And that was that. Then three years earlier, I found Blindness in a book sale and decided to finally buy it. Unfortunately after repeated tries, I couldn’t make it past page 150. I had hoped to finish the book before Fernando Meirelles’ film version was released but I gave up and decided to watch the film instead. Oddly, the first 30 minutes of the film were quite painful to view as having known the story, there was no mystery and everything appeared quite superficial and poorly done. The film did eventually become interesting when the dark savage human nature was exposed. Still, I was left with mixed feelings regarding the film. Reading the book, one can conjure up their own visual path while objectively following the character's plight. But the problem with the film adaptation is Fernando Meirelles’ attempts to impose a visual style (example: having multiple shots of the blurred white vision the characters have) thereby wanting the audiences to experience the characters disorientation. As a result, the film is caught between a visual style which does not integrate well with the depiction of the characters. I felt the strongest aspect of the film is near the end when the visual style is temporarily suspended and we observe the savage humans at work. We observe how morality can be easily dropped within a mob when individuals either find comfort & a safe haven in their group or get a fake sense of power when encouraged by a thug. In a way, the latter part of the film makes for a character study to observe humans at their worst akin to Philip George Zimbardo’s Stanford prison experiment documented in his book The Lucifer Effect. But even if the visual style of Blindness was dropped in the editing room and the film became a pure character study, it would still pale in comparison to the intense German film The Experiment. While The Experiment is based on Mario Giordano’s book, it is loosely inspired by the Stanford prison experiment and shows how humans either conform or rebel against roles they are thrown in.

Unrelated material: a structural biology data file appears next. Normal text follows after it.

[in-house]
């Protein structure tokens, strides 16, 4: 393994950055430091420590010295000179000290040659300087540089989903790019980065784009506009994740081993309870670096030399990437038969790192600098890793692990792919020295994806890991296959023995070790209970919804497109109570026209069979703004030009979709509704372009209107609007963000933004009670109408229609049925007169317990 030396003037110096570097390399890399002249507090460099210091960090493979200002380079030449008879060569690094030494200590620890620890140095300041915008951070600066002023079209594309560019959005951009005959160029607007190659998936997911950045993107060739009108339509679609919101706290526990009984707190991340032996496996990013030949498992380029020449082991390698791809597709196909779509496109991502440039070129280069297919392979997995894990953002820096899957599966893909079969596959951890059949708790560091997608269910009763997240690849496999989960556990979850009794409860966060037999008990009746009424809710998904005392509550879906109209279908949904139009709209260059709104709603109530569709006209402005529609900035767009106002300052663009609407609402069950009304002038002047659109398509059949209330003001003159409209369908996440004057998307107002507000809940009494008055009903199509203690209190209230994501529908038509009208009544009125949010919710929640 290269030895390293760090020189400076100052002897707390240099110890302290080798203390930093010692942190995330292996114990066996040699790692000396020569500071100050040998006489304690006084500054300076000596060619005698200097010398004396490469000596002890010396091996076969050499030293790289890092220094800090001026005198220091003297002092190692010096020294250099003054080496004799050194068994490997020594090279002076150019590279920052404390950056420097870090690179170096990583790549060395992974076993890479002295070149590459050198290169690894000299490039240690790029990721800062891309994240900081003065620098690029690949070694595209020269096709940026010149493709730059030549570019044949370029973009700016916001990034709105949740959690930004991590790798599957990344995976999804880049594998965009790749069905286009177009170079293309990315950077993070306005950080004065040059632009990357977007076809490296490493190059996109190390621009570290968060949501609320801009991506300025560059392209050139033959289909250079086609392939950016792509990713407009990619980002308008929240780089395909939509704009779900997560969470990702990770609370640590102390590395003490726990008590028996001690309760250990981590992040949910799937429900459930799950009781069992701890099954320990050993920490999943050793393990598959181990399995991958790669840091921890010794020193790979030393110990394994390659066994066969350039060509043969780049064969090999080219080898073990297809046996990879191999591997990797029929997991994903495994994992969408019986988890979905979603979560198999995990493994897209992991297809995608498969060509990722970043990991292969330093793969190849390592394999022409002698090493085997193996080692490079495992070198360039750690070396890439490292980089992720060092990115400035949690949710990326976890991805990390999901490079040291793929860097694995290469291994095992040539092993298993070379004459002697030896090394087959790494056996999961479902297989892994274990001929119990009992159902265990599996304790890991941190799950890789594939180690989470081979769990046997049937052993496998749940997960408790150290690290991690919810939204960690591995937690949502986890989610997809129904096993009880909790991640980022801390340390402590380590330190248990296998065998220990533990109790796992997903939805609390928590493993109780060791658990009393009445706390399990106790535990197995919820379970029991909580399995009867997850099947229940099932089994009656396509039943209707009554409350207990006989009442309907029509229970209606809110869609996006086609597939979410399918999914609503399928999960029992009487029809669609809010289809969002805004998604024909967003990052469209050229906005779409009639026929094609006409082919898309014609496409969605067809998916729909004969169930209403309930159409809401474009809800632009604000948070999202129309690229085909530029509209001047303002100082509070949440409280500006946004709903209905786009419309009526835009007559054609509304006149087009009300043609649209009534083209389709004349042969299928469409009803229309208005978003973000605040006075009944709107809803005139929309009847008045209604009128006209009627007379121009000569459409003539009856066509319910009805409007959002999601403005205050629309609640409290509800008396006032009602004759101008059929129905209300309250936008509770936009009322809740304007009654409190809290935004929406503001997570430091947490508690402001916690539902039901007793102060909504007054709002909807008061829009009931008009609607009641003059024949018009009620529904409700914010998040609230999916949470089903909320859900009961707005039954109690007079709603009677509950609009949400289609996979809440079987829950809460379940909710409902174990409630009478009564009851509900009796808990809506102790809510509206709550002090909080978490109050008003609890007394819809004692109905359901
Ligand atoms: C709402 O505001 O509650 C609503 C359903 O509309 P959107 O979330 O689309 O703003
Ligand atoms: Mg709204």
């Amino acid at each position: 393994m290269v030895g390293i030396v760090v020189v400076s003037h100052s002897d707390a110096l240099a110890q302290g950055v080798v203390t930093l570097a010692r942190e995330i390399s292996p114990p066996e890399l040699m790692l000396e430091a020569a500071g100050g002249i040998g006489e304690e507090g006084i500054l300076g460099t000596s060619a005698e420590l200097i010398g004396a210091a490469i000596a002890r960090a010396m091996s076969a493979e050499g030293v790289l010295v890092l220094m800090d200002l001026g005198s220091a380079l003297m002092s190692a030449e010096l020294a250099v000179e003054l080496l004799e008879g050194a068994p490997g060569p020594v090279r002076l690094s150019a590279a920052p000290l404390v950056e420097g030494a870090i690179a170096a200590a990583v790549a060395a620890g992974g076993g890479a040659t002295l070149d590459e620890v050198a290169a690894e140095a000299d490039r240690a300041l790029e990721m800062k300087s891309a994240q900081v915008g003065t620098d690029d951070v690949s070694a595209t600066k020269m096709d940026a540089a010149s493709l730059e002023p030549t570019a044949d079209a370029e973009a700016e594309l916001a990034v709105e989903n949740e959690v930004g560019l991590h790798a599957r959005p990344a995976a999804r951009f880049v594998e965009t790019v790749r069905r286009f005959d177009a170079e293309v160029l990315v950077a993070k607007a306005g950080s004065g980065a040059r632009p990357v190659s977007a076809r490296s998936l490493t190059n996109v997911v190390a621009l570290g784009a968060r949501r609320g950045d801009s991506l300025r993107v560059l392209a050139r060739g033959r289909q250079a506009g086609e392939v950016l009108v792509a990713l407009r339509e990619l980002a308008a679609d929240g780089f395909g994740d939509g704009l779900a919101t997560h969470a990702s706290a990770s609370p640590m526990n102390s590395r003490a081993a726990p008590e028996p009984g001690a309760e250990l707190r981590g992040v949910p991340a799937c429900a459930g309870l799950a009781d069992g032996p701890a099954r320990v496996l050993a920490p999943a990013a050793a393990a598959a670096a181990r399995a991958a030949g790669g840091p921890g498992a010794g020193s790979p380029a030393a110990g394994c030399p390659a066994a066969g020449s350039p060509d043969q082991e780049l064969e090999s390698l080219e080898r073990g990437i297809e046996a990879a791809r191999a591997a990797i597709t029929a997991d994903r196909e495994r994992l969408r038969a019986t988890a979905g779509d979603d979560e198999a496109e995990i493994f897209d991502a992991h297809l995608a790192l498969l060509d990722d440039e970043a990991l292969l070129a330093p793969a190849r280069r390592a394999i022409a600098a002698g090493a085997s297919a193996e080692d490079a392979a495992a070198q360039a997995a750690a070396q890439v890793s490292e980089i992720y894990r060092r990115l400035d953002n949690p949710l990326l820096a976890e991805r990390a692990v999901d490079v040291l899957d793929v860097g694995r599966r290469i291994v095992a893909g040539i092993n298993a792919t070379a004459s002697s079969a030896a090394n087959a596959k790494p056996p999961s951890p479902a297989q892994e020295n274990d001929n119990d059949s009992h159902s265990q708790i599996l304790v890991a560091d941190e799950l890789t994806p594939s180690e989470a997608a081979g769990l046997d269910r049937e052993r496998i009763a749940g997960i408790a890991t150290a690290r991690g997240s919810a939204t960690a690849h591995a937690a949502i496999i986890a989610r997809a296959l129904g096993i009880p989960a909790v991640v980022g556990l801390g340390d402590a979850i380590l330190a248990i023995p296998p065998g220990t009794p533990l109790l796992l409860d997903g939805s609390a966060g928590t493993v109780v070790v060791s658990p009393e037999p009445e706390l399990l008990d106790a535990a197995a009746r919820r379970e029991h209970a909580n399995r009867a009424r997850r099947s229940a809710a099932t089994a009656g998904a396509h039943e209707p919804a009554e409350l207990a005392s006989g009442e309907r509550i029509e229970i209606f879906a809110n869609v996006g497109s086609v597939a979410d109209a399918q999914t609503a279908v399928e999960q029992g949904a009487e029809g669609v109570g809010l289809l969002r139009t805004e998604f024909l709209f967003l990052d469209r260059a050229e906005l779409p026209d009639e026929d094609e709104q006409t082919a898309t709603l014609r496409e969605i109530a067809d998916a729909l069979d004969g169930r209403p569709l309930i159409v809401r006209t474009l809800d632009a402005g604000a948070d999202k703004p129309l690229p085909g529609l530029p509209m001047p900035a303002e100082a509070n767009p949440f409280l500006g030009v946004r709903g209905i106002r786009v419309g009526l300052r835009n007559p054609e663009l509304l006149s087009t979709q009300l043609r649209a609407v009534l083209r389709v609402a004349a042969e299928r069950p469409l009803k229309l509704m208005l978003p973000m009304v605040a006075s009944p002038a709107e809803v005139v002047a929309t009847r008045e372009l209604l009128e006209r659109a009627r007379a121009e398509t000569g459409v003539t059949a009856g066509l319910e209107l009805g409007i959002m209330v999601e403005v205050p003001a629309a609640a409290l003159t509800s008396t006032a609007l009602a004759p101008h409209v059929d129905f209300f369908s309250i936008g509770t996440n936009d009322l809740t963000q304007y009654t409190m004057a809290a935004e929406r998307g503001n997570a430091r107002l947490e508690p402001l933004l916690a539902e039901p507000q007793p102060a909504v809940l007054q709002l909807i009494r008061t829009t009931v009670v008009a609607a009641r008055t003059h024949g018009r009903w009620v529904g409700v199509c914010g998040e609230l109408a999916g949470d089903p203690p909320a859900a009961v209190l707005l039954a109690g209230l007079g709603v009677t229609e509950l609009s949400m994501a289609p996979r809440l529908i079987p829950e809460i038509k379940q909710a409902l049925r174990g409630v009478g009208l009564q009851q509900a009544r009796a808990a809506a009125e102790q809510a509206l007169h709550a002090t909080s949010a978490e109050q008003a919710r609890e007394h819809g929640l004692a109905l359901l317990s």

Saramago does not explain the blindness disease in the book because he is more interested in studying the human condition. In that regard the blindness is a hook to get people isolated together so that Saramago can conduct his Stanford prison like experiment. Although, Saramago’s experiment is not a study of pure blindness as the characters contain a woman who can see and a man who was born blind thereby making him more aware of situations around him. Not having finished the book, I can’t comment on how rich his story is but besides the visual style, there is nothing original in the film – the characters act as one would expect them to given the situations. There are some who take a power role and demand things from others while some easily become the victims. Then there are the rebels who want to fight. Sure one can say aspects of the story hold up a mirror to our society when some rules are taken away. But these aspects could be studied in other ways and not by infecting characters with a mysterious blindness.